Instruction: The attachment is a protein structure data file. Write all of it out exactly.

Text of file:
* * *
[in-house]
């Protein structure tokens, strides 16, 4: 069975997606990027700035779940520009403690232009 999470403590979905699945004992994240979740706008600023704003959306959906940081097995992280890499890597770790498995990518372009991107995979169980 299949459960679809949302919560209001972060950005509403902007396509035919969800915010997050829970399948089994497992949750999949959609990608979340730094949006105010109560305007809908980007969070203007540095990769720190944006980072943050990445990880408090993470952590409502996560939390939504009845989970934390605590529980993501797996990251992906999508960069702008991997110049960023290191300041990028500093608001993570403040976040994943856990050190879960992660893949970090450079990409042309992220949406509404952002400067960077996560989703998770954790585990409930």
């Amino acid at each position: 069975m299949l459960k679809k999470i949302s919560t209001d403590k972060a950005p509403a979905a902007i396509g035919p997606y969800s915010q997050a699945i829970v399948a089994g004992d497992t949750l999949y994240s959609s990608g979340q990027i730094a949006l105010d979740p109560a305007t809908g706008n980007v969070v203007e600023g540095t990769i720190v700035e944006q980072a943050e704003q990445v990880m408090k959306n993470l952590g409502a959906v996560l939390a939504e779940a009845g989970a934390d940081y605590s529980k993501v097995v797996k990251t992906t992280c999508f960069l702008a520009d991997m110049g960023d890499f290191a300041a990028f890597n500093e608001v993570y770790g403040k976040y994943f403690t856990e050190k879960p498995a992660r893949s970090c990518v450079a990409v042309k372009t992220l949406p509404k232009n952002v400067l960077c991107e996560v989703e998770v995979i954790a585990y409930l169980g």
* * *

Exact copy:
[in-house]
């Protein structure tokens, strides 16, 4: 069975997606990027700035779940520009403690232009 999470403590979905699945004992994240979740706008600023704003959306959906940081097995992280890499890597770790498995990518372009991107995979169980 299949459960679809949302919560209001972060950005509403902007396509035919969800915010997050829970399948089994497992949750999949959609990608979340730094949006105010109560305007809908980007969070203007540095990769720190944006980072943050990445990880408090993470952590409502996560939390939504009845989970934390605590529980993501797996990251992906999508960069702008991997110049960023290191300041990028500093608001993570403040976040994943856990050190879960992660893949970090450079990409042309992220949406509404952002400067960077996560989703998770954790585990409930």
């Amino acid at each position: 069975m299949l459960k679809k999470i949302s919560t209001d403590k972060a950005p509403a979905a902007i396509g035919p997606y969800s915010q997050a699945i829970v399948a089994g004992d497992t949750l999949y994240s959609s990608g979340q990027i730094a949006l105010d979740p109560a305007t809908g706008n980007v969070v203007e600023g540095t990769i720190v700035e944006q980072a943050e704003q990445v990880m408090k959306n993470l952590g409502a959906v996560l939390a939504e779940a009845g989970a934390d940081y605590s529980k993501v097995v797996k990251t992906t992280c999508f960069l702008a520009d991997m110049g960023d890499f290191a300041a990028f890597n500093e608001v993570y770790g403040k976040y994943f403690t856990e050190k879960p498995a992660r893949s970090c990518v450079a990409v042309k372009t992220l949406p509404k232009n952002v400067l960077c991107e996560v989703e998770v995979i954790a585990y409930l169980g």